It was about a year ago. Despite being a person of great faith, I found myself on a destructive path of tears, fears and chronic worrying. I knew I couldn't stay sane if I didn't stop my anxious thinking, but I didn't know how to exit the deadly roller coaster of giving my worries to God and picking them up again. Dear Lord, I whispered, as I prepared for bed that evening, I really need a blueprint for letting go of my worries. I can't continue down this ruinous path. Help me, please.
As odd as it might seem, I have a practice of reading my daily devotional at bedtime instead of morning, and as I opened it to the day's date, it was like God entered my bedroom and personally delivered the blueprint I so desperately needed. Each word was timely and inspirational, but the real recipe for letting go came at the end where the author shared a story about Dr. Edward Payson, a 19th Century preacher who was known as "Praying Payson."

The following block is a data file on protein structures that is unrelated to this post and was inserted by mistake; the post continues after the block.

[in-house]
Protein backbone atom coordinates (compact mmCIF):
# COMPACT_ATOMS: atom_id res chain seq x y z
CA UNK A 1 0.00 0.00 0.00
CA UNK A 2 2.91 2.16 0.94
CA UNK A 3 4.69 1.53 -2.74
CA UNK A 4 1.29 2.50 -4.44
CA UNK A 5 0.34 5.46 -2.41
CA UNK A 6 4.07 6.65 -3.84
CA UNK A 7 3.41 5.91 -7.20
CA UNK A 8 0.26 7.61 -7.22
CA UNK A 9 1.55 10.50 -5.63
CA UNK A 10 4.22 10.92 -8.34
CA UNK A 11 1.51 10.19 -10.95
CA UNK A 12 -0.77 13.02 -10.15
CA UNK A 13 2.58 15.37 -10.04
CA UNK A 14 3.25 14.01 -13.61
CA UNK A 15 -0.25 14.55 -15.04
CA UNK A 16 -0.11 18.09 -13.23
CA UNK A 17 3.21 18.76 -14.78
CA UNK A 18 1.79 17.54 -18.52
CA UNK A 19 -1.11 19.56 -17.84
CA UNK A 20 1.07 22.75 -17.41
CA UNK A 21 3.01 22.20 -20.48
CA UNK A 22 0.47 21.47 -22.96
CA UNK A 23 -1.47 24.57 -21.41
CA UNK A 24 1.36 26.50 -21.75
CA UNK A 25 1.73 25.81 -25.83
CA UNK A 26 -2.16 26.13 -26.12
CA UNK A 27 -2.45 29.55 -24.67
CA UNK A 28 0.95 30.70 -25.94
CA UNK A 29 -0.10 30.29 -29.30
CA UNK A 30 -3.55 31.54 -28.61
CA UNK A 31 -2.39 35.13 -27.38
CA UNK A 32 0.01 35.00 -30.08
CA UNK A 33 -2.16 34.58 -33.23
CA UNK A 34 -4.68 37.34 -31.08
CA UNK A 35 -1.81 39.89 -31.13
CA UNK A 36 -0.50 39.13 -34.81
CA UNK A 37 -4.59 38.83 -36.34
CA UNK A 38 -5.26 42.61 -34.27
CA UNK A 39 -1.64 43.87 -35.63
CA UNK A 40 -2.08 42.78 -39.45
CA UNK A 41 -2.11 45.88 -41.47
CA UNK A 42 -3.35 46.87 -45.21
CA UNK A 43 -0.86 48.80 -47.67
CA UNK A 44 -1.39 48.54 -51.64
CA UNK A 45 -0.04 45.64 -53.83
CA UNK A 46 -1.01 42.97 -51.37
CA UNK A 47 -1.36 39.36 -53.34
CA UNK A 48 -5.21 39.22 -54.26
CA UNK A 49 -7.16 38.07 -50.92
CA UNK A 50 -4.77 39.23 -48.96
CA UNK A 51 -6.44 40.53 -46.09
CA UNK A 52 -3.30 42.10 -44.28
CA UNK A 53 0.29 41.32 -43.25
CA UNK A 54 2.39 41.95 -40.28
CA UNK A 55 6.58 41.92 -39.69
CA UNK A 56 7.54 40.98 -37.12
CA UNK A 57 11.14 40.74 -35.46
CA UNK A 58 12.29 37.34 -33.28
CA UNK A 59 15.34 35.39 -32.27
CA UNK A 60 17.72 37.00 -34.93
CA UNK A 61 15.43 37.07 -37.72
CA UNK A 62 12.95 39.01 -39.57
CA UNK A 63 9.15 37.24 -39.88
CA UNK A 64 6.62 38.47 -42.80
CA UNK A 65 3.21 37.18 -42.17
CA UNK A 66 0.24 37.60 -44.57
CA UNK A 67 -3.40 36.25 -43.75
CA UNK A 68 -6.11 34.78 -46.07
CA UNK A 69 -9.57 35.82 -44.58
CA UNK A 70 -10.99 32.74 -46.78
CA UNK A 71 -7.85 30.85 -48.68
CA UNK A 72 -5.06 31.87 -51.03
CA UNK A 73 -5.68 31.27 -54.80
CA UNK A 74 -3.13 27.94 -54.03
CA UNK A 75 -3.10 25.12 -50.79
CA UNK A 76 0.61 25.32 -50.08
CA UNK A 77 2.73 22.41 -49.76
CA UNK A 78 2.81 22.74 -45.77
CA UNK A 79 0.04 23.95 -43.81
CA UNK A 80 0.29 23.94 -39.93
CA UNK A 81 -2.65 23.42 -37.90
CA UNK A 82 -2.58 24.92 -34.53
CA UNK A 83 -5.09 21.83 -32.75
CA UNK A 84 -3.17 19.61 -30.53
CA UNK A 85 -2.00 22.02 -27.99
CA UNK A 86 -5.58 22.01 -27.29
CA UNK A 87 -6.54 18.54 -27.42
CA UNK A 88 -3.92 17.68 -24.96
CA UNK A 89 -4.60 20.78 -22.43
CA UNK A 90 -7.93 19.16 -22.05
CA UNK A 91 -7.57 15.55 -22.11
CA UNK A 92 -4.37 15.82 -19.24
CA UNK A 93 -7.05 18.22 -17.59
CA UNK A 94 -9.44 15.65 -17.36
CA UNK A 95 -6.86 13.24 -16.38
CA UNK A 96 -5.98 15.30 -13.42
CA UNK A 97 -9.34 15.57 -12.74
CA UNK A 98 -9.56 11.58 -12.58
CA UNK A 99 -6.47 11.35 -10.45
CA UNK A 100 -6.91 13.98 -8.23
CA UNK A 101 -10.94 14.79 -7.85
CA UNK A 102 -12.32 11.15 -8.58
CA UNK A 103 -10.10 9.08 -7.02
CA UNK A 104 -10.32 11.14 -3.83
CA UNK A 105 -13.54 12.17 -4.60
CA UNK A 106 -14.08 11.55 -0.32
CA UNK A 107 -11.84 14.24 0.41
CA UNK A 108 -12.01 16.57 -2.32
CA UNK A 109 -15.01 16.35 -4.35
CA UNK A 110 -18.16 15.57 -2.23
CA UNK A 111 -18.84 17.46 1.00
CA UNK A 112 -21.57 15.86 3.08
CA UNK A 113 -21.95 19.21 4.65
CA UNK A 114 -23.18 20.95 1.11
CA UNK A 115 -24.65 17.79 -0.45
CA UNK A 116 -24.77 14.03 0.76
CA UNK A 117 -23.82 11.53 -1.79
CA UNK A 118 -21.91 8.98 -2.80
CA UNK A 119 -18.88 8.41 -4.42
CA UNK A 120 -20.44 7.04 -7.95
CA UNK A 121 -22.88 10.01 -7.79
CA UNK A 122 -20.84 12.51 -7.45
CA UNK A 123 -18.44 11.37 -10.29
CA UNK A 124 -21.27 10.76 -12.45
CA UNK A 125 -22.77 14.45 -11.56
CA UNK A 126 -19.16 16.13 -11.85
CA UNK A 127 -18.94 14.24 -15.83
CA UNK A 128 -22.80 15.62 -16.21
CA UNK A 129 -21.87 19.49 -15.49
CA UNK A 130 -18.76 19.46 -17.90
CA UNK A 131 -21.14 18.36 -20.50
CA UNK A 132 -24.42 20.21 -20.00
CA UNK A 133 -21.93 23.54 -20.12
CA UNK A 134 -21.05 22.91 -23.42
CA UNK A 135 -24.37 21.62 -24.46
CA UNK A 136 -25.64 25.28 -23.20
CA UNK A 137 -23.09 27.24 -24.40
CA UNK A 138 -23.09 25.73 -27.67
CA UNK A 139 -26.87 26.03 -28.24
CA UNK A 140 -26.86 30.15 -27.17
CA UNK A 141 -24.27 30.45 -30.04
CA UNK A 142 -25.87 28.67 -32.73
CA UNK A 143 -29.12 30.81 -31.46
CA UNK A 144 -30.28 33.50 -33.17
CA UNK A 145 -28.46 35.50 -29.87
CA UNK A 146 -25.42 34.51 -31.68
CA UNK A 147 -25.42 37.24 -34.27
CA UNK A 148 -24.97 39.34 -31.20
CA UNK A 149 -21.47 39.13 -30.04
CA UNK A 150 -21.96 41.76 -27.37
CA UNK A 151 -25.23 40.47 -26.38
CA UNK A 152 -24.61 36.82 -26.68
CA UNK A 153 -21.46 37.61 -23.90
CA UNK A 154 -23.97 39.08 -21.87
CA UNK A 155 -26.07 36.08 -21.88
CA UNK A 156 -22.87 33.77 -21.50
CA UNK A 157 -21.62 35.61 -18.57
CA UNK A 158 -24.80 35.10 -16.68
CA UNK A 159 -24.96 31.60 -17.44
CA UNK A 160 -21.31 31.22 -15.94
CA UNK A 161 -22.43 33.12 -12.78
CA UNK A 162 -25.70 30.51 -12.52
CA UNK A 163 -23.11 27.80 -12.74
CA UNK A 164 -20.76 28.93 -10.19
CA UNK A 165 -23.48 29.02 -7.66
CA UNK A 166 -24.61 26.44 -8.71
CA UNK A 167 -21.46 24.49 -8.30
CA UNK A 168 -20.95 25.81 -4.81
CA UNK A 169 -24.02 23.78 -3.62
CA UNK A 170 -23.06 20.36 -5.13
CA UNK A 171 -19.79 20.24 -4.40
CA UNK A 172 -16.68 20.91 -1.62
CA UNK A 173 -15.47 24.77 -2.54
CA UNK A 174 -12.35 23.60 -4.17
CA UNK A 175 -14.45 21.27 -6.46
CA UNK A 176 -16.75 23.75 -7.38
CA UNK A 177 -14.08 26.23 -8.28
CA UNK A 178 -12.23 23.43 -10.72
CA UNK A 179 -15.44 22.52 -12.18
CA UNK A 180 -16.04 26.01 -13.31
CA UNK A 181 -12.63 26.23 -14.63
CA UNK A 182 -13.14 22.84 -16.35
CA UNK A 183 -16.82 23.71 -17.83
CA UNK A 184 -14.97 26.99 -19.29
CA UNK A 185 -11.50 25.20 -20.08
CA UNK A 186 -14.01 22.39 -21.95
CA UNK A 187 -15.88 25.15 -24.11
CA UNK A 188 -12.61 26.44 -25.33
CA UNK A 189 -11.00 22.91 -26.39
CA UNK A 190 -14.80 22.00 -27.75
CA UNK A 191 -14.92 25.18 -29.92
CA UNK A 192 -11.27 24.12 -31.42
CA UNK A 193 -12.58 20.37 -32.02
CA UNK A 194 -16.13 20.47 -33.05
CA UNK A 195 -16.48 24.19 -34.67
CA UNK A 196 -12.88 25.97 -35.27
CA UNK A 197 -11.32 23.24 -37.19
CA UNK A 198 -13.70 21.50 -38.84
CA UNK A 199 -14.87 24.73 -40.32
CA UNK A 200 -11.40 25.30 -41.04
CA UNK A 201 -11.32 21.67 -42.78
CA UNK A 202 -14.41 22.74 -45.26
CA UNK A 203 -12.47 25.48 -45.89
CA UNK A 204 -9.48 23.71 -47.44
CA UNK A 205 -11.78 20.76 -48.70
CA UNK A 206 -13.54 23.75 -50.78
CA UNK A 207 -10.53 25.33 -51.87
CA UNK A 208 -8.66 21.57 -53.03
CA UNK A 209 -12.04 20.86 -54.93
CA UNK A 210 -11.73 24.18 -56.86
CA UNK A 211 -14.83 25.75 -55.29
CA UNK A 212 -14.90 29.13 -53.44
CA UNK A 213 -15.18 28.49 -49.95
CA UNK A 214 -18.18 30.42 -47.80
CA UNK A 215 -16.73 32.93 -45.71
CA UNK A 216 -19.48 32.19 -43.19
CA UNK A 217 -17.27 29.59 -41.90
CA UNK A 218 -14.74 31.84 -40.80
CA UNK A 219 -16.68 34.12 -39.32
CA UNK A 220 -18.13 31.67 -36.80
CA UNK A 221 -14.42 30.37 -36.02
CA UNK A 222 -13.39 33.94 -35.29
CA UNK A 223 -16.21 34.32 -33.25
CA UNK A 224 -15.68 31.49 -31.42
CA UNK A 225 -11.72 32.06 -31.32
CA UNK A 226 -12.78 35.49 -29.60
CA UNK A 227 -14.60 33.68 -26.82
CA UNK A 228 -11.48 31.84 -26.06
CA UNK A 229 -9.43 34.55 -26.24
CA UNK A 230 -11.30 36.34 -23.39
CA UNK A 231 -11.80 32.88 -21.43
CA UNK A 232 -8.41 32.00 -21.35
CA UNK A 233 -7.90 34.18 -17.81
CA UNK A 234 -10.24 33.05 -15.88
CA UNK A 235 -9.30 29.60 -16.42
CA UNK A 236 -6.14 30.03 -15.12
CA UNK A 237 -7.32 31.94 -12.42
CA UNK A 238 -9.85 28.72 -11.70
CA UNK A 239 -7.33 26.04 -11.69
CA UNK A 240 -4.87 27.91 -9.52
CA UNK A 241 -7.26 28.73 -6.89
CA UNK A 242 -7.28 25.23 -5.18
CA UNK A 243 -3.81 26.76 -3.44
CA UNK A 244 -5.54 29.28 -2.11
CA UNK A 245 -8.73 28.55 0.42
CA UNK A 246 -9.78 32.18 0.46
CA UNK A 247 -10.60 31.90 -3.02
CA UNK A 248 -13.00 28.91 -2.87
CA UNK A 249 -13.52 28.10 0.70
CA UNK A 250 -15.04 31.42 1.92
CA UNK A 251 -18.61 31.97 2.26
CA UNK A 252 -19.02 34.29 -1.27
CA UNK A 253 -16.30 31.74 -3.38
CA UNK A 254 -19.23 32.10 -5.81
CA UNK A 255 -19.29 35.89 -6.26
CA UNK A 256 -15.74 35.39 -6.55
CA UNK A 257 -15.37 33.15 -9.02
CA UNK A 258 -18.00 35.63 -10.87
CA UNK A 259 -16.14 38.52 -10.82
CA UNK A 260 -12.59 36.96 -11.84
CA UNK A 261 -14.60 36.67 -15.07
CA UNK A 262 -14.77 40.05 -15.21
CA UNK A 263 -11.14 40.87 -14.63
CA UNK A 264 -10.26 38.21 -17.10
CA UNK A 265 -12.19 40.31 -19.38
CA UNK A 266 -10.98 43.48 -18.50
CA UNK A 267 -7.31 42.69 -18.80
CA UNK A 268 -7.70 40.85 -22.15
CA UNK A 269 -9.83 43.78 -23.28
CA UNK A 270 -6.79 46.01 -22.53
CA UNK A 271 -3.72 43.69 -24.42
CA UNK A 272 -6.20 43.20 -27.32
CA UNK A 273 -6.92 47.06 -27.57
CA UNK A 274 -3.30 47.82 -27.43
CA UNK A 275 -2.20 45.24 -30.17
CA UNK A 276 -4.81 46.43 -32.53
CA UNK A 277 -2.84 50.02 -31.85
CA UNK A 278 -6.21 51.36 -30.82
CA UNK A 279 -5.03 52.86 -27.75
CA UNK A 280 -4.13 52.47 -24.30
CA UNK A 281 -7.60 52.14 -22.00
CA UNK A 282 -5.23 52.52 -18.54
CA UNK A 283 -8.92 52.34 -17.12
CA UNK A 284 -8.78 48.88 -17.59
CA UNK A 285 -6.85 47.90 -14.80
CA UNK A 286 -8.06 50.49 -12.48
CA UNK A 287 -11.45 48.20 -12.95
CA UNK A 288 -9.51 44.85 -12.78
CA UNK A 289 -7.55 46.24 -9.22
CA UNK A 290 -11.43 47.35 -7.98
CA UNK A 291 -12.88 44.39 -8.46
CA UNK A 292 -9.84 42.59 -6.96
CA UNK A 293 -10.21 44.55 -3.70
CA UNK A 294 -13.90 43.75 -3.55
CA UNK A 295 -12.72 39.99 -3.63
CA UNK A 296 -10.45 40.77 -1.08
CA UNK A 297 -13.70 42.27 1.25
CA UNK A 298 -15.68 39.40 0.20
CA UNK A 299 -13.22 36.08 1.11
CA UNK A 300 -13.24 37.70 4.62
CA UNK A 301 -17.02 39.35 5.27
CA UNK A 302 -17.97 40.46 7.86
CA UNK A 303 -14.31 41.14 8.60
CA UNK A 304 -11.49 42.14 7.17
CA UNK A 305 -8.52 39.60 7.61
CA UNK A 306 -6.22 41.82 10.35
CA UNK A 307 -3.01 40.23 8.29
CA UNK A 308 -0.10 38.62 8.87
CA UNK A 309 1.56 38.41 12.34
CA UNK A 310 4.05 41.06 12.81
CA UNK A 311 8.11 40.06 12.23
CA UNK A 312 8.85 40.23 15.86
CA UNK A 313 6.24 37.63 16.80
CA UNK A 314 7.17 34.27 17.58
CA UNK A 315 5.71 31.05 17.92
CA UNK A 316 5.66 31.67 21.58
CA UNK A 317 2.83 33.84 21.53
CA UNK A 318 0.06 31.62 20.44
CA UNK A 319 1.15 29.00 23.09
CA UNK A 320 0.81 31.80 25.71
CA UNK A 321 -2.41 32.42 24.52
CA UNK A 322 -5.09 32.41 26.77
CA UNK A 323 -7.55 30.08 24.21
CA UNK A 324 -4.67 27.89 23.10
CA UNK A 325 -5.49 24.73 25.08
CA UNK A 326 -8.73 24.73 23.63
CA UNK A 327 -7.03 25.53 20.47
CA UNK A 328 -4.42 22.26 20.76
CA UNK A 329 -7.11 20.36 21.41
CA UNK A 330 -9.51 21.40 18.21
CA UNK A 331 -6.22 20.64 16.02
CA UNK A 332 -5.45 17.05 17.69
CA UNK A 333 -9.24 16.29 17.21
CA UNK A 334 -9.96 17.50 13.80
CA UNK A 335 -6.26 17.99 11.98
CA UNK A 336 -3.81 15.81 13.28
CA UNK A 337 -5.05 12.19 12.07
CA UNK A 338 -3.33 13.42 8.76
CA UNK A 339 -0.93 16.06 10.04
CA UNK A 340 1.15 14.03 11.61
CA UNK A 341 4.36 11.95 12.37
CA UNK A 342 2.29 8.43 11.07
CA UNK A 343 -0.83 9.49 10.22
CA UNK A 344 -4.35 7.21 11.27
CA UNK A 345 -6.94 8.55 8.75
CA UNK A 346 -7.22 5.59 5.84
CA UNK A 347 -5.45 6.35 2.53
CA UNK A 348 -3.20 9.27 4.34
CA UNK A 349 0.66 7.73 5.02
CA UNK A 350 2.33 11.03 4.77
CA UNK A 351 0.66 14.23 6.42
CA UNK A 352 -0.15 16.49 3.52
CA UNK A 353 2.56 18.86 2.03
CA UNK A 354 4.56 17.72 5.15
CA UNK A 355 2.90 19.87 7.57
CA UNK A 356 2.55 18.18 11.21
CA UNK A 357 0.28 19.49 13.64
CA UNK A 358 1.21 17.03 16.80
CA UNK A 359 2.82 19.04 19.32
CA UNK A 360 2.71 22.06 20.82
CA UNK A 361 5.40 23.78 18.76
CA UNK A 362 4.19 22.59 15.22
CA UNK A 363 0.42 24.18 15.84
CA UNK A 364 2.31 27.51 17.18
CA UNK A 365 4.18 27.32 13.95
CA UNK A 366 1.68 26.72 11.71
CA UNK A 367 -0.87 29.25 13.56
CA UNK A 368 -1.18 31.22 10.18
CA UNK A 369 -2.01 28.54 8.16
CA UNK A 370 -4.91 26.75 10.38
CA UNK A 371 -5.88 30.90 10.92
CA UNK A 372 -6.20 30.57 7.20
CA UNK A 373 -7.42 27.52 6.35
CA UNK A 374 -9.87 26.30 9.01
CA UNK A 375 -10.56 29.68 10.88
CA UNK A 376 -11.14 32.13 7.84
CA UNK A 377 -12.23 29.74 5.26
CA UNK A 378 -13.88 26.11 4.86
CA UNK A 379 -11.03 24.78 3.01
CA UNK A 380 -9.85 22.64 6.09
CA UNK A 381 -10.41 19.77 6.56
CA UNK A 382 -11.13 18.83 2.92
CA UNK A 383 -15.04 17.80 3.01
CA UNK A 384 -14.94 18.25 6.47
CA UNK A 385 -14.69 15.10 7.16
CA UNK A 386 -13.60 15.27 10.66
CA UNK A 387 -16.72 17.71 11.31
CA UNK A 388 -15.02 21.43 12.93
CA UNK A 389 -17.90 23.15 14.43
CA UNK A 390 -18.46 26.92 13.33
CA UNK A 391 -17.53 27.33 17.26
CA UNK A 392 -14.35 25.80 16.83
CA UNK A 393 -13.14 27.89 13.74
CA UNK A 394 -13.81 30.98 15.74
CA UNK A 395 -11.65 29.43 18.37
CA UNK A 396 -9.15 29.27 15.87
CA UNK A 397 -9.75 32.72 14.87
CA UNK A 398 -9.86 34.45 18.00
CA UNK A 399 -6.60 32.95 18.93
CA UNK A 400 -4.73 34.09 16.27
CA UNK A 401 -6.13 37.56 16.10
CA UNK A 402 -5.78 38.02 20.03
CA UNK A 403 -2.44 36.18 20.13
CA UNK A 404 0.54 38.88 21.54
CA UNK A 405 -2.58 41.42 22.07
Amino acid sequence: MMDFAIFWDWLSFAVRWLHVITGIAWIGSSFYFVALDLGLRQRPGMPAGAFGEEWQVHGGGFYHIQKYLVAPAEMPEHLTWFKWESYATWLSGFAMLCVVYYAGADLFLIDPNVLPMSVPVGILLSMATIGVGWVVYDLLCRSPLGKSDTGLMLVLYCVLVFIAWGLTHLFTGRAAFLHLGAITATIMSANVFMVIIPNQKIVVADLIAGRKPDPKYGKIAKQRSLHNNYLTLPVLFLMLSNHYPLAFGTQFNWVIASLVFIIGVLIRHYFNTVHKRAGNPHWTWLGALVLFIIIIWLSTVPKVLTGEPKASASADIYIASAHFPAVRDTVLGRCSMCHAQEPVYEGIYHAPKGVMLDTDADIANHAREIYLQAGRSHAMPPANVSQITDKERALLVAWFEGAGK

From Streams in the Desert:
You are worrying too much about him. Once you have prayed for him, as you have done, and committed him to God, you should not continue to be anxious. God's command, "Do not be anxious about anything" (Phil. 4:6), is unlimited, and so is the verse, "Cast all your anxiety on him" (1 Peter 5:7). If we truly have cast our burdens upon another, can they continue to pressure us? If we carry them with us from the throne of grace, it is obvious we have not left them there. In my own life I test my prayers in this way: after committing something to God, if I can come away, like Hannah did, with no more sadness, pain, or anxiety in my heart, I see it as proof that I have prayed the prayer of faith. But if I pray and then still carry my burden, I conclude my faith was not exercised.
Needless to say, tears fell that night, and I laid my worries down and exited the roller coaster with peace in my heart. Have I been aboard the roller coaster since then? Of course. I'm human. But I don't ride it very long. I have a blueprint for stopping the madness, and every time I follow it, the madness stops.